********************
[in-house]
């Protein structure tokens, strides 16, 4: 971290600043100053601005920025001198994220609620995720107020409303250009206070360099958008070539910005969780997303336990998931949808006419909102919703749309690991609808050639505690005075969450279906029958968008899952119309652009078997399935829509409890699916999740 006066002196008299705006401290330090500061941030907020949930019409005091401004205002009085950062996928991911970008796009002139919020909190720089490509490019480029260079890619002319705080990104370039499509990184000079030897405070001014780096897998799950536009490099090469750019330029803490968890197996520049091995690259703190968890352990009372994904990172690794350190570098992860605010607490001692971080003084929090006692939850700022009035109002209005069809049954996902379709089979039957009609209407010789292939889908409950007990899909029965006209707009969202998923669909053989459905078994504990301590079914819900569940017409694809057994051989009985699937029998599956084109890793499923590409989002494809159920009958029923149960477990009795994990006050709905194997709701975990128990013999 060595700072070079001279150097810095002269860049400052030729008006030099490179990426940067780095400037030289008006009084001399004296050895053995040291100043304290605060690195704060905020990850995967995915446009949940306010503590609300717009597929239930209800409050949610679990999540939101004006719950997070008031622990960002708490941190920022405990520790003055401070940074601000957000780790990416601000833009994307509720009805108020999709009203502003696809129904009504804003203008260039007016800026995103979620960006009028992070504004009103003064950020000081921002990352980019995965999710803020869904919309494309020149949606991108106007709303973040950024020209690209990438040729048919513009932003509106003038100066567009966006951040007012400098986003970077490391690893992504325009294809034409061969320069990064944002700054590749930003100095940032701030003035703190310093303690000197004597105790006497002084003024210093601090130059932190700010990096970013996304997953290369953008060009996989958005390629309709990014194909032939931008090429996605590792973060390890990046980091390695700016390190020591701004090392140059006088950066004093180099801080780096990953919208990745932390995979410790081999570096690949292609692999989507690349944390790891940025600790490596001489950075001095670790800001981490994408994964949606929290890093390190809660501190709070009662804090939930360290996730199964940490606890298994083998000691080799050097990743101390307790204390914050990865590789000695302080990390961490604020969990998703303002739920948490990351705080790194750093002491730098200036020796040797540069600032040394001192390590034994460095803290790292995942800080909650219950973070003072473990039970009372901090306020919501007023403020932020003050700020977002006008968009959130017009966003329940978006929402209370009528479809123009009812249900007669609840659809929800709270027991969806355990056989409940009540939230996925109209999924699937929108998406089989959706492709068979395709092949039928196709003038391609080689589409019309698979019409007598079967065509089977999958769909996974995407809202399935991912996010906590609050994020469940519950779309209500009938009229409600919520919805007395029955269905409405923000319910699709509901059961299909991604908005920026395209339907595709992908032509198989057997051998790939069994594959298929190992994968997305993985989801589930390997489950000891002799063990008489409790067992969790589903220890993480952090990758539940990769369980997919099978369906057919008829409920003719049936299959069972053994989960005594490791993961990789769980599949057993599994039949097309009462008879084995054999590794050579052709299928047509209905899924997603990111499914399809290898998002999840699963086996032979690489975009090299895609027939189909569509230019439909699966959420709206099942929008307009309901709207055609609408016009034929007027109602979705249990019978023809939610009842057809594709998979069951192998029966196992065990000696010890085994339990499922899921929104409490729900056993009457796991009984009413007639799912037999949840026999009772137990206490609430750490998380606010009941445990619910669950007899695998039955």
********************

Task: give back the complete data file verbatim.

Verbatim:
[in-house]
């Protein structure tokens, strides 16, 4: 971290600043100053601005920025001198994220609620995720107020409303250009206070360099958008070539910005969780997303336990998931949808006419909102919703749309690991609808050639505690005075969450279906029958968008899952119309652009078997399935829509409890699916999740 006066002196008299705006401290330090500061941030907020949930019409005091401004205002009085950062996928991911970008796009002139919020909190720089490509490019480029260079890619002319705080990104370039499509990184000079030897405070001014780096897998799950536009490099090469750019330029803490968890197996520049091995690259703190968890352990009372994904990172690794350190570098992860605010607490001692971080003084929090006692939850700022009035109002209005069809049954996902379709089979039957009609209407010789292939889908409950007990899909029965006209707009969202998923669909053989459905078994504990301590079914819900569940017409694809057994051989009985699937029998599956084109890793499923590409989002494809159920009958029923149960477990009795994990006050709905194997709701975990128990013999 060595700072070079001279150097810095002269860049400052030729008006030099490179990426940067780095400037030289008006009084001399004296050895053995040291100043304290605060690195704060905020990850995967995915446009949940306010503590609300717009597929239930209800409050949610679990999540939101004006719950997070008031622990960002708490941190920022405990520790003055401070940074601000957000780790990416601000833009994307509720009805108020999709009203502003696809129904009504804003203008260039007016800026995103979620960006009028992070504004009103003064950020000081921002990352980019995965999710803020869904919309494309020149949606991108106007709303973040950024020209690209990438040729048919513009932003509106003038100066567009966006951040007012400098986003970077490391690893992504325009294809034409061969320069990064944002700054590749930003100095940032701030003035703190310093303690000197004597105790006497002084003024210093601090130059932190700010990096970013996304997953290369953008060009996989958005390629309709990014194909032939931008090429996605590792973060390890990046980091390695700016390190020591701004090392140059006088950066004093180099801080780096990953919208990745932390995979410790081999570096690949292609692999989507690349944390790891940025600790490596001489950075001095670790800001981490994408994964949606929290890093390190809660501190709070009662804090939930360290996730199964940490606890298994083998000691080799050097990743101390307790204390914050990865590789000695302080990390961490604020969990998703303002739920948490990351705080790194750093002491730098200036020796040797540069600032040394001192390590034994460095803290790292995942800080909650219950973070003072473990039970009372901090306020919501007023403020932020003050700020977002006008968009959130017009966003329940978006929402209370009528479809123009009812249900007669609840659809929800709270027991969806355990056989409940009540939230996925109209999924699937929108998406089989959706492709068979395709092949039928196709003038391609080689589409019309698979019409007598079967065509089977999958769909996974995407809202399935991912996010906590609050994020469940519950779309209500009938009229409600919520919805007395029955269905409405923000319910699709509901059961299909991604908005920026395209339907595709992908032509198989057997051998790939069994594959298929190992994968997305993985989801589930390997489950000891002799063990008489409790067992969790589903220890993480952090990758539940990769369980997919099978369906057919008829409920003719049936299959069972053994989960005594490791993961990789769980599949057993599994039949097309009462008879084995054999590794050579052709299928047509209905899924997603990111499914399809290898998002999840699963086996032979690489975009090299895609027939189909569509230019439909699966959420709206099942929008307009309901709207055609609408016009034929007027109602979705249990019978023809939610009842057809594709998979069951192998029966196992065990000696010890085994339990499922899921929104409490729900056993009457796991009984009413007639799912037999949840026999009772137990206490609430750490998380606010009941445990619910669950007899695998039955």